Model Lindsey Scott told Cosmopolitan that she was a healthy college athlete whose BMI was under 18 in college—she weighed 108 pounds at 5 ft., 8 in.—but she has also known people with disorders who may have a “so-called healthy” BMI.

“Perhaps they should have doctors check for signs of anorexia and bulimia instead of making assumptions based on weight,” she said. “Having a bunch of tall, thin, pretty, potentially healthy teenagers cram cupcakes for two weeks and fill themselves with fat injections until they’re runway-ready might sound like a great idea for a reality show, but really, is forcing some models into a thicker body type that may not be natural for them the best way to solve a health problem?”

But according to French health minister Marisol Touraine, “This is an important message to young women who see these models as an aesthetic example.”

Read next: How the Average American Man’s Body Compares to Others Around The World

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TIME Body Image

Body Positivity Advocate Shows Excess Skin After 270-Pound Weight Loss

"I'm not going to be ashamed of who I am, not anymore"

“I’ve never done this before ever and I’m really, really scared, so don’t judge too much, I guess.”

In a video posted Wednesday, body positivity advocate Matt Diaz stood up in front of the camera shirtless to reveal what losing 270 pounds really looks like, excess skin and all.

Diaz, who weighed 497 pounds at 16, has shared his journey to reach a healthier weight for the last six years. But he said that he couldn’t preach body positivity and self love any longer without showing this part of his life.

“I’m scared people won’t think I’m attractive anymore; I’m scared all the nice messages will stop,” he said. “…But I’m not going to be ashamed of who I am, not anymore.”

Diaz set up a crowdfunding campaign to raise $20,000 to fund a surgery to remove his excess skin. In just a day, he surpassed the goal. Many gave donations as small as $5, accompanied by words of encouragement.

“You are a very driven, brave young man!” a $10 donor wrote. “I know this amount is not large, but I hope this will help. Thank you for inspiring so many!”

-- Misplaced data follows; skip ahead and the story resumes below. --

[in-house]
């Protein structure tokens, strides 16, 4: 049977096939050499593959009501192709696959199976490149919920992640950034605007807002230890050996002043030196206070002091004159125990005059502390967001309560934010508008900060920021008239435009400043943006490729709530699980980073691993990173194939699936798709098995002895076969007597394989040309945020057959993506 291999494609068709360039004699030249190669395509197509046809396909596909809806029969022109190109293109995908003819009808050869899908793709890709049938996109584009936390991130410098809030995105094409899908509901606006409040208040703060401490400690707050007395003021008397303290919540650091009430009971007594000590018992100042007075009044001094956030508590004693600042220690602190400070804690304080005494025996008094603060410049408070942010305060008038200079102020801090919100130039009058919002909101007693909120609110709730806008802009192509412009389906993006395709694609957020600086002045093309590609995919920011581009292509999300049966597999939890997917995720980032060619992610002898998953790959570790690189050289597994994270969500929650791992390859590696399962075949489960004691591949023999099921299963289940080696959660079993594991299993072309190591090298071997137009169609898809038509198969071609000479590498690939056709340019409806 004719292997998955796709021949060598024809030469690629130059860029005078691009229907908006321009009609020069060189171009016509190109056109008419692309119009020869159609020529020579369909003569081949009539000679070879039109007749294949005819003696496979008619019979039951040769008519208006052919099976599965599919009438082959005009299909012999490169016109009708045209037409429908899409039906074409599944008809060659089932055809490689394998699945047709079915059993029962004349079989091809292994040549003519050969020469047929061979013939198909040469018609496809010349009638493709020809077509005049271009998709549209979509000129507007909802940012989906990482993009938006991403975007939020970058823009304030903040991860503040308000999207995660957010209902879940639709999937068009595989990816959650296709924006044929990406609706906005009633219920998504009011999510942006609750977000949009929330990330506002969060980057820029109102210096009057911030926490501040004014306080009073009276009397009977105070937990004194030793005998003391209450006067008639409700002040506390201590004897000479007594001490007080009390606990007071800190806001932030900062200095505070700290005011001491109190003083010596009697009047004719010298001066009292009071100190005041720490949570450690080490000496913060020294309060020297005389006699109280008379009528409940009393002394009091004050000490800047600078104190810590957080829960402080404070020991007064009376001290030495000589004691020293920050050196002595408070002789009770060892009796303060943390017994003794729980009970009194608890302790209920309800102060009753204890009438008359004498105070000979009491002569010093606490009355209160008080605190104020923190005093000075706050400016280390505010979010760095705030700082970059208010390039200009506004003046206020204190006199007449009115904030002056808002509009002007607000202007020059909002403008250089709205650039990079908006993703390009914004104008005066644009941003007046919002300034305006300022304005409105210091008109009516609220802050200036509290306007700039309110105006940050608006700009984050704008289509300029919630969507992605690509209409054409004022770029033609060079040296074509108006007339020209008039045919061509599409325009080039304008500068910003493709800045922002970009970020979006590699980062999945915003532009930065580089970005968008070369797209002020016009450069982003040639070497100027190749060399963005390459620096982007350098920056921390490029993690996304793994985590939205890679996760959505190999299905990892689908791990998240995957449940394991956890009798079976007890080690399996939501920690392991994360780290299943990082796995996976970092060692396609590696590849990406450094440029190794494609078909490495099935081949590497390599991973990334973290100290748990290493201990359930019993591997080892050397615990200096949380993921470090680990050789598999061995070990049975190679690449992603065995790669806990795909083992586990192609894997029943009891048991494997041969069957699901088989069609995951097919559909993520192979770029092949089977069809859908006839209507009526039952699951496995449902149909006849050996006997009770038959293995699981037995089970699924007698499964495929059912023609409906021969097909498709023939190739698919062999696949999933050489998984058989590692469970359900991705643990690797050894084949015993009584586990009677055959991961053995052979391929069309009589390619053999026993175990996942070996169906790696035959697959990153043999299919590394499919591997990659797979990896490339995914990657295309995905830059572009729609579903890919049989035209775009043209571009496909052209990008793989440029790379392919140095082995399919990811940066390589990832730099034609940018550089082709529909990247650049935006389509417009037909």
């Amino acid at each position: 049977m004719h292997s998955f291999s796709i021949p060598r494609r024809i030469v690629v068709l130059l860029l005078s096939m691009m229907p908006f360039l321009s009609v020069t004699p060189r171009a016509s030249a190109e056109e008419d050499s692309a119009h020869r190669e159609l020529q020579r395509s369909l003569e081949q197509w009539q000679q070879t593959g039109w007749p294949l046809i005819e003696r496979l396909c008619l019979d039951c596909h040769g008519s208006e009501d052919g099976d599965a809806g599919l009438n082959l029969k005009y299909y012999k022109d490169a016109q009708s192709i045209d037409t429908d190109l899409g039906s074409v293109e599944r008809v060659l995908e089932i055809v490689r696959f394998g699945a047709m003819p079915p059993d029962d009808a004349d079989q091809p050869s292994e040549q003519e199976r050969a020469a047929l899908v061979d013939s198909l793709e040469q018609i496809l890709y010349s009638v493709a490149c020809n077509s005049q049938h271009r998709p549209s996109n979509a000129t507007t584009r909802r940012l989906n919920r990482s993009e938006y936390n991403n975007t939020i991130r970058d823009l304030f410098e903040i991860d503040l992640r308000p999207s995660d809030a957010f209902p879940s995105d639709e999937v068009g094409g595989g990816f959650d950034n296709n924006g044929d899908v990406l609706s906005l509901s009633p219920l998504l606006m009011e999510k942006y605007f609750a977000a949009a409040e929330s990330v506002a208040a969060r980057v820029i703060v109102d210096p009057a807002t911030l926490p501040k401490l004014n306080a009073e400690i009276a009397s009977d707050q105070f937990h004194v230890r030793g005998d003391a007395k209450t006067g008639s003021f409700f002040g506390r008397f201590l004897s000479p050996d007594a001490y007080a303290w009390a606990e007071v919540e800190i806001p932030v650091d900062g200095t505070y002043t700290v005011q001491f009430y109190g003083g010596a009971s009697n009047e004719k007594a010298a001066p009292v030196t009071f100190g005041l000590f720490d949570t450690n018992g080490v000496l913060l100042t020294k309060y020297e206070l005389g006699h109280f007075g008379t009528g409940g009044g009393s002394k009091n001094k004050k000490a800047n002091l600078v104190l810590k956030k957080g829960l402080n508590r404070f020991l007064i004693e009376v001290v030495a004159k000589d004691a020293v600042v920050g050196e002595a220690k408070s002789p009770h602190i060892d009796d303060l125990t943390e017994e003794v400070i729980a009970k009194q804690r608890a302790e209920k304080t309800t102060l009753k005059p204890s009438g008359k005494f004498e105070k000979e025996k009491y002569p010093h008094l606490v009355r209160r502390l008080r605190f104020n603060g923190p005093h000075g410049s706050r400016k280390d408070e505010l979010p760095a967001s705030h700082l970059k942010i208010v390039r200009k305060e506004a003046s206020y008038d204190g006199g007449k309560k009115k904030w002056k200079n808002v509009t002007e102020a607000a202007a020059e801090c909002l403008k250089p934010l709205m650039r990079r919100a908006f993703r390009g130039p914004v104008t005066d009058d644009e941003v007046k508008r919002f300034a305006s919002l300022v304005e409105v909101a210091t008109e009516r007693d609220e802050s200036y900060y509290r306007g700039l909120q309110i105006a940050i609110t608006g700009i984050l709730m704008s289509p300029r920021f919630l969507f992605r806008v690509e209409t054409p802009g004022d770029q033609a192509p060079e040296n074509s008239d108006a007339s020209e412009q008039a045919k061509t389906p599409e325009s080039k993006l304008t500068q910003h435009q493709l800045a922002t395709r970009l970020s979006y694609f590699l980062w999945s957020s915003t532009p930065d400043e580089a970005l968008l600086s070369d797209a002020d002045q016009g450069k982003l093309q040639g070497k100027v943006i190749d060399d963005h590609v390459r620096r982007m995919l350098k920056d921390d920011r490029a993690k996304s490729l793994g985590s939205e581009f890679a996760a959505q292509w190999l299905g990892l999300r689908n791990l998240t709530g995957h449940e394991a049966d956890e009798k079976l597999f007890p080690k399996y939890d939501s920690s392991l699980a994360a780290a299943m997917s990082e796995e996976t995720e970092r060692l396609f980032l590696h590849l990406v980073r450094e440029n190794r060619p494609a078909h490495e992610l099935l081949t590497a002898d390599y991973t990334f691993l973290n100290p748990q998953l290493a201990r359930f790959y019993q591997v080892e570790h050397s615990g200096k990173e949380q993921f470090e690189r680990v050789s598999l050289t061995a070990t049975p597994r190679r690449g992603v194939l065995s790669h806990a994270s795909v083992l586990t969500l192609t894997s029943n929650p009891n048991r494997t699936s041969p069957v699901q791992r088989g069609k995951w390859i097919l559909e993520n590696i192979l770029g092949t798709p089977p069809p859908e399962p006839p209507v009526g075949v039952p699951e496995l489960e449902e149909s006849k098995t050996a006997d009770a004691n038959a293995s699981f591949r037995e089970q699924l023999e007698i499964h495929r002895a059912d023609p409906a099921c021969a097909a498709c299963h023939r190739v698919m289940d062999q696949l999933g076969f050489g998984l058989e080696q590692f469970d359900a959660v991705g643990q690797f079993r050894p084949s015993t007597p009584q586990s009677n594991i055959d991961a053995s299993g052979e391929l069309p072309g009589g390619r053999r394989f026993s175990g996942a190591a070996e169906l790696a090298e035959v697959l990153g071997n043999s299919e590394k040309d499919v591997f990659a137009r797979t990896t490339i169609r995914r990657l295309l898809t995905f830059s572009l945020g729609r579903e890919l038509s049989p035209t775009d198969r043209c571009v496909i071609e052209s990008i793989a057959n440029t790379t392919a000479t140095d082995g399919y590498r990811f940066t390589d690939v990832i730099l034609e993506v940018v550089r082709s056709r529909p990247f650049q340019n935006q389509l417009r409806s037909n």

TIME Body Image

France Might Ban Dangerously Thin Models

"Barbareschi Sciok": Italian TV Show
Ernesto Ruscio—Getty Images Isabelle Caro attends the Barbareschi Sciok Italian TV Show at La7 Studios on March 5, 2010 in Rome, Italy.

It would join Israel, Spain, and Italy in legislating health in fashion

In 2007, French fashion model Isabelle Caro posed for a shocking anti-anorexia campaign before succumbing to the disease. She died at 28.

Eight years later, France is considering a bill that would bar models who are deemed too thin from runways and fashion spreads. Fashion houses could be fined 75,000 euros ($80,000) and staffers who hire those deemed underweight could potentially be jailed for up to six months.

The couture capital’s government will begin debating the bill Tuesday and Reuters reports it is “likely” to pass.

“It’s important for fashion models to say that they need to eat well and take care of their health, especially for young women who look to the models as an aesthetic ideal,” Health Minister Marisol Touraine told BFM TV on Monday, Reuters reports.

France wouldn’t be the first country to legislate health in fashion. Israel, Spain and Italy all have laws that regulate the use of underweight models. Although the Council of Fashion Designers of America has released various health guidelines for the fashion industry, the government has remained uninvolved.

But what would qualify as “too-thin?”

According to Reuters, models would require medical certificates that prove they have a BMI of 18, which is approximately 121 pounds for a 5’7″ height, in order to book a job.

The bill would also penalize pro-anorexia websites.

In the last year, high fashion has embraced more full-figured models. Continuing legislation could mean unattainable beauty standards might finally be going out of vogue.

Read next: Rihanna Is the First Black Woman to be the Face of Christian Dior